Growing up the only Jewish girl in my neighborhood, certain times of the year were always very upsetting for me. Back then, it was “Christmas vacation” not “Winter Break” as it’s called now (thankfully!) and it was “Easter break” not “Spring Break”. So when my friends begged me to go to church with them and “be saved”, I enthusicastically went along. Of course, there was a cute boy involved.
I was about fifteen years old, awkward and uncomfortable in my own skin and unfortunately, not very versed in Judaism. My parents raised us “just Jewish enough” to make it extremely difficult to go from “Jesus was a carpenter and that’s all” to “Jesus is the son of God”, but not Jewish enough to be able to defend those beliefs. We never went to synagogue, even though my grandfather spoke fluent Hebrew. We did however celebrate all the Jewish holidays, and I loved Passover because I got to drink Manischewitz Concord Grape wine. I never had a Christmas tree, never dyed eggs at Easter nor believed in Santa Claus.
I don’t remember how I got to the church that night because we were all too young to drive. NO WAY would my mom have let me go to church! It was a weeknight, so I’m sure I told her I was going to a school-related function. This was when the “born again” Christian movement had quite a stronghold, and again, I felt left out. I was very excited to become “saved” and knew if I could just believe, I’d finally fit in somewhere.
I felt like I was cheating on my religion just sitting there. I was so uncomfortable. It’s like I had a crush on a new boy but hadn’t yet broken up with the current one. What if someone saw me? My secret would be out. What was a good Jewish girl doing in an evangelical Christian church??? It was a risk I was willing to take. My friends all had shiny happy faces, eager to see their friend “saved”. I had no idea what I needed to do to get there, but I was very willing.
The preacher, or whatever he was called, got up and spoke. I don’t have any recollection of what he said beyond calling those of us who had not yet accepted Jesus into our hearts to come forward and kneel, and ask forgiveness for our sins. Do WHAT???!! Get up and stumble across a dozen knees saying “excuse me” like I was in a ballpark to get a hotdog? Go up in front of hundreds of people and be noticed?! And have my sins on display for everyone to cluck their tongues at?? And as I sat there, starting to feel nauseated and embarrassed, my friends nodding and elbowing me to “go on, go up and get saved!!” I realized I didn’t have any sins I needed to be forgiven for, except maybe lying to my mom where I was. I felt ridiculous and frightened.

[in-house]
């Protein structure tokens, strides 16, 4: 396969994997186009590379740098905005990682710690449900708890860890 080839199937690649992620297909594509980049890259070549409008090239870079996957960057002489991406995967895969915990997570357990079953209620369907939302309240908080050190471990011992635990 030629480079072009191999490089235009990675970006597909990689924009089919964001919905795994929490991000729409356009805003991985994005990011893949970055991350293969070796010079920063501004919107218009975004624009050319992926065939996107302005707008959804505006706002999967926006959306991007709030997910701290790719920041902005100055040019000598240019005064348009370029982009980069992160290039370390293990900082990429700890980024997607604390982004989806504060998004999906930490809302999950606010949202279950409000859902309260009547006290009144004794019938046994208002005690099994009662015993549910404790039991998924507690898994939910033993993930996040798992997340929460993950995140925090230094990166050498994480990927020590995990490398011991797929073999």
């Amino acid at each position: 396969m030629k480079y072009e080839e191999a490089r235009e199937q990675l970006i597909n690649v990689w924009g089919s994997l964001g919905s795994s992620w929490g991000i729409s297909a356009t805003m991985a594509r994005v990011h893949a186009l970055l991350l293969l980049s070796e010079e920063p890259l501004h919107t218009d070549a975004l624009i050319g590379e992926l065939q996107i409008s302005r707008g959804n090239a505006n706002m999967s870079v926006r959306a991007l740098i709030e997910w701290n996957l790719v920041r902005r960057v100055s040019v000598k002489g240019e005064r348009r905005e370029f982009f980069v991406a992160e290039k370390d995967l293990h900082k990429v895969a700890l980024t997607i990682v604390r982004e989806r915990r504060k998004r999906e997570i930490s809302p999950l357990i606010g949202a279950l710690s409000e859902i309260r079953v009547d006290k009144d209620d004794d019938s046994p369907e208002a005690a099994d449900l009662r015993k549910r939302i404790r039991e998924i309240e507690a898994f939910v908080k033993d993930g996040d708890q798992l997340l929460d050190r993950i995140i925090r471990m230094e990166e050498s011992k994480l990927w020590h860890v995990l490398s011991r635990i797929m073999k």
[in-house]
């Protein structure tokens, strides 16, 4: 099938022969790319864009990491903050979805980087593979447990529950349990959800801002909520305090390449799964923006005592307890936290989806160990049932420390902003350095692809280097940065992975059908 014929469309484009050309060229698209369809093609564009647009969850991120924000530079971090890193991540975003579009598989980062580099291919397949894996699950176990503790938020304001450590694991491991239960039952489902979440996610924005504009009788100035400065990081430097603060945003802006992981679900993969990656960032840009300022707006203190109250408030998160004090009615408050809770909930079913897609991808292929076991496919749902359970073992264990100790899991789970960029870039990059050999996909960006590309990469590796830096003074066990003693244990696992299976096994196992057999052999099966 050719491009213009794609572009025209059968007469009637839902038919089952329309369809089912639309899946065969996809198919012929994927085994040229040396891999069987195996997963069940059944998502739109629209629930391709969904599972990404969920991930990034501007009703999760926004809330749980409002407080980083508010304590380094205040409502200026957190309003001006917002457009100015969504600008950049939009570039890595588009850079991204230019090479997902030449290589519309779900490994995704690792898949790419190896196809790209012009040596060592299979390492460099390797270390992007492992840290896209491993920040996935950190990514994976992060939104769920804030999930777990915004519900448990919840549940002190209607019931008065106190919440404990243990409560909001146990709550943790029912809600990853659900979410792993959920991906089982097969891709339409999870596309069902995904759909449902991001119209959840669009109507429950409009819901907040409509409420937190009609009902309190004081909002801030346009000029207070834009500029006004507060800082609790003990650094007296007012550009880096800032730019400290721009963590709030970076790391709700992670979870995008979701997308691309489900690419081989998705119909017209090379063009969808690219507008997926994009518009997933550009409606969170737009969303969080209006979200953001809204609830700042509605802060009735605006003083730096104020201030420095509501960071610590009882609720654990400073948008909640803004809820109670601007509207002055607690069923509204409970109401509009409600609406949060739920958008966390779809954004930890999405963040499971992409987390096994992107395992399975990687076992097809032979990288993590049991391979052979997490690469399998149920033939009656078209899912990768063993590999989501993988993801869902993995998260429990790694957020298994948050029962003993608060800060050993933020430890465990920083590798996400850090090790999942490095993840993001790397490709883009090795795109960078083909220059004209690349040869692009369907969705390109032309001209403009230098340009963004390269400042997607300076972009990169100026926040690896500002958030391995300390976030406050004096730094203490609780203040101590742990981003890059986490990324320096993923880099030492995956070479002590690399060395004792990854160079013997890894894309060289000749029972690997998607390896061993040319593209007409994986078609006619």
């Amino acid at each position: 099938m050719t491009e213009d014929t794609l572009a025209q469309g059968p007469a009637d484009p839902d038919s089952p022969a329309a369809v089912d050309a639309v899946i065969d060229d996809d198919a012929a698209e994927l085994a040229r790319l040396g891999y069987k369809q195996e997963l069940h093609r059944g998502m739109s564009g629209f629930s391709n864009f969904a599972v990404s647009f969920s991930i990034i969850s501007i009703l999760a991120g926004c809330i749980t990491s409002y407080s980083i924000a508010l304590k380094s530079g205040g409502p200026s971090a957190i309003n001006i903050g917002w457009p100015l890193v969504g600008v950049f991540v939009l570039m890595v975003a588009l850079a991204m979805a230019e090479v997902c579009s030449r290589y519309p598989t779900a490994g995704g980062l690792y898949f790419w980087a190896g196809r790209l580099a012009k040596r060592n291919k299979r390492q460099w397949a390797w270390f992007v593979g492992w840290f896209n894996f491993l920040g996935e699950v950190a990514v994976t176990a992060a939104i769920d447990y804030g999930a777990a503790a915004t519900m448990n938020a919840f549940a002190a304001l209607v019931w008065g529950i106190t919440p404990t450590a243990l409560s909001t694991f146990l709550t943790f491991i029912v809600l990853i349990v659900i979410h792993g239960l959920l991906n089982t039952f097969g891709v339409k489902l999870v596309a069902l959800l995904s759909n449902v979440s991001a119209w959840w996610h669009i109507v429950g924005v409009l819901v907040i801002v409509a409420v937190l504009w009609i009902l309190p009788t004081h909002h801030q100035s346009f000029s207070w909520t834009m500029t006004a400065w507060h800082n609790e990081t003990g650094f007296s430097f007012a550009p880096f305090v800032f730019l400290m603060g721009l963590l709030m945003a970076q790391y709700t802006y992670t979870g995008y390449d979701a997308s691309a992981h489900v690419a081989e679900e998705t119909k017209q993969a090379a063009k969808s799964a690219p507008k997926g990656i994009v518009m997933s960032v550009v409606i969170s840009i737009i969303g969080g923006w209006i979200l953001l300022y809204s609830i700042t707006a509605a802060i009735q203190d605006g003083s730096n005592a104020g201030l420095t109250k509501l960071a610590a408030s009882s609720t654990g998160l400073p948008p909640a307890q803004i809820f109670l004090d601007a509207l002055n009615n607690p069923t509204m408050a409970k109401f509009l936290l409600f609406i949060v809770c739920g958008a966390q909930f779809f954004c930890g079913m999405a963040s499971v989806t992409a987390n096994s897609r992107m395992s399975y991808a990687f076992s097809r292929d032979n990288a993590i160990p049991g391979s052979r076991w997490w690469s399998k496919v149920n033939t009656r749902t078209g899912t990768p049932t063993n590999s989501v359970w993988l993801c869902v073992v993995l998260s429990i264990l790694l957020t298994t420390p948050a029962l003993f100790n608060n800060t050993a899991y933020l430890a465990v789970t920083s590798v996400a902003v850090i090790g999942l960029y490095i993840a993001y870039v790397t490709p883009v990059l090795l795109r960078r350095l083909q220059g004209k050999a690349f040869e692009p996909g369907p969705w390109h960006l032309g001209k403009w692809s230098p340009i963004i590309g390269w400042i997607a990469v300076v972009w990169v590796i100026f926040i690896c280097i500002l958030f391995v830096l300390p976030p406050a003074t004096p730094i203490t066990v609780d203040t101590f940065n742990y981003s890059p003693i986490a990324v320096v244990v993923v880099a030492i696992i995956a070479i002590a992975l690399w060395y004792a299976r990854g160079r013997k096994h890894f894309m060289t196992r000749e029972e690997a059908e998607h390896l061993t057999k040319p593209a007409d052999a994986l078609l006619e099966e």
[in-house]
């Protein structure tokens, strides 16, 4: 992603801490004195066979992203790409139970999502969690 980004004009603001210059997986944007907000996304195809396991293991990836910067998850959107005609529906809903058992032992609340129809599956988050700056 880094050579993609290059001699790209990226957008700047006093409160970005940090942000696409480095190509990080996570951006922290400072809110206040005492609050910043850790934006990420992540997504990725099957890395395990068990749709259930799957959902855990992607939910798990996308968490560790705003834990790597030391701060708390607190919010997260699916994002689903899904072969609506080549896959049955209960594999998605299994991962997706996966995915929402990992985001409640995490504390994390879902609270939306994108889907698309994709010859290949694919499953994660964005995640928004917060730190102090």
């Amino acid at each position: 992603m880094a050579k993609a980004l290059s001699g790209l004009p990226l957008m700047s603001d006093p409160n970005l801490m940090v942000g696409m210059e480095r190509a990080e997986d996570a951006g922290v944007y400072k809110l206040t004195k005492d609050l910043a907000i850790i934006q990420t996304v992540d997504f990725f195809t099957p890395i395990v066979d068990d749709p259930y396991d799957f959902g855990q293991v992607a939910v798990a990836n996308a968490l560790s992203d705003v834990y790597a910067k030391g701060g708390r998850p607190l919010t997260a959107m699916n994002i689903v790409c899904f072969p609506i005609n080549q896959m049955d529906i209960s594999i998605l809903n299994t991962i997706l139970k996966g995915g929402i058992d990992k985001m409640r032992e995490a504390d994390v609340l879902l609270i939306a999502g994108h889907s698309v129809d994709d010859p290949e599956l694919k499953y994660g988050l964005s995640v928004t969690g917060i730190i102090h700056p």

They were the tensest moments of my young life. I was trying SO hard to feel something. I didn’t. I didn’t feel Jesus, I didn’t feel like I needed saving. I was so frustrated with myself. What was wrong with me??? I couldn’t do anything right.
I froze in my seat, and despite the elbowings and encouraging faces of the cute boy and my friends, I couldn’t move. I stayed in my seat, and fought the impulse to just go with it to fit in. I just couldn’t do it, no matter how badly I thought I wanted it. My feet wouldn’t budge. It would’ve been disingenuous, and even at the ripe old age of 15, I couldn’t pretend to be something I wasn’t. It was a long ride home, my friends disappointed and worried about me because they wouldn’t see me in heaven after all. I just shrugged my shoulders.
I don’t think I ever confessed to my parents about that night, but if I had, I’m sure they’d have been proud of me for standing up for myself, especially in the face of peer disapproval. For a teenager, fitting in is paramount, and we are all biologically designed to seek connection.
But we shouldn’t have to abandon ourselves to be accepted. Those “friends” weren’t friends–I soon learned they were sent by their church to proselytize and get new members. I saw how they left me alone after that and went after other kids instead.
And I realized that being different was okay. I tried to change, I tried to drink the Kool-Aid. I had the cup in my hand–it was up to my lips, but I just couldn’t do it.
To thine own self be true.